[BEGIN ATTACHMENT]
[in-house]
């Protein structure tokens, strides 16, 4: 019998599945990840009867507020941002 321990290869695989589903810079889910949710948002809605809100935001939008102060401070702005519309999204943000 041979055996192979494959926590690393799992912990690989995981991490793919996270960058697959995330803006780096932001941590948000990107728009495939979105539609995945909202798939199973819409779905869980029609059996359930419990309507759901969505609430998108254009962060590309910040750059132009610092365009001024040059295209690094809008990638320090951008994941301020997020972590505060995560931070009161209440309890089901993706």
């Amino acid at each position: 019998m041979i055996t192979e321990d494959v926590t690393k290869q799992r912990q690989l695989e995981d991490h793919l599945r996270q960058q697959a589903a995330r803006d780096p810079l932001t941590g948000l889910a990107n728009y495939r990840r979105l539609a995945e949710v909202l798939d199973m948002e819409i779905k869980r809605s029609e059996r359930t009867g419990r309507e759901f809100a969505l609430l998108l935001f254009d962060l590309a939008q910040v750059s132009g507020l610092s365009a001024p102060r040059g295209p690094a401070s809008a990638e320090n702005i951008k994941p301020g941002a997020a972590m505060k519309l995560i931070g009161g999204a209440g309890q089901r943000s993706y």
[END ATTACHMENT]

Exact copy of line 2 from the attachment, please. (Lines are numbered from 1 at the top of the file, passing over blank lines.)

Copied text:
């Protein structure tokens, strides 16, 4: 019998599945990840009867507020941002 321990290869695989589903810079889910949710948002809605809100935001939008102060401070702005519309999204943000 041979055996192979494959926590690393799992912990690989995981991490793919996270960058697959995330803006780096932001941590948000990107728009495939979105539609995945909202798939199973819409779905869980029609059996359930419990309507759901969505609430998108254009962060590309910040750059132009610092365009001024040059295209690094809008990638320090951008994941301020997020972590505060995560931070009161209440309890089901993706």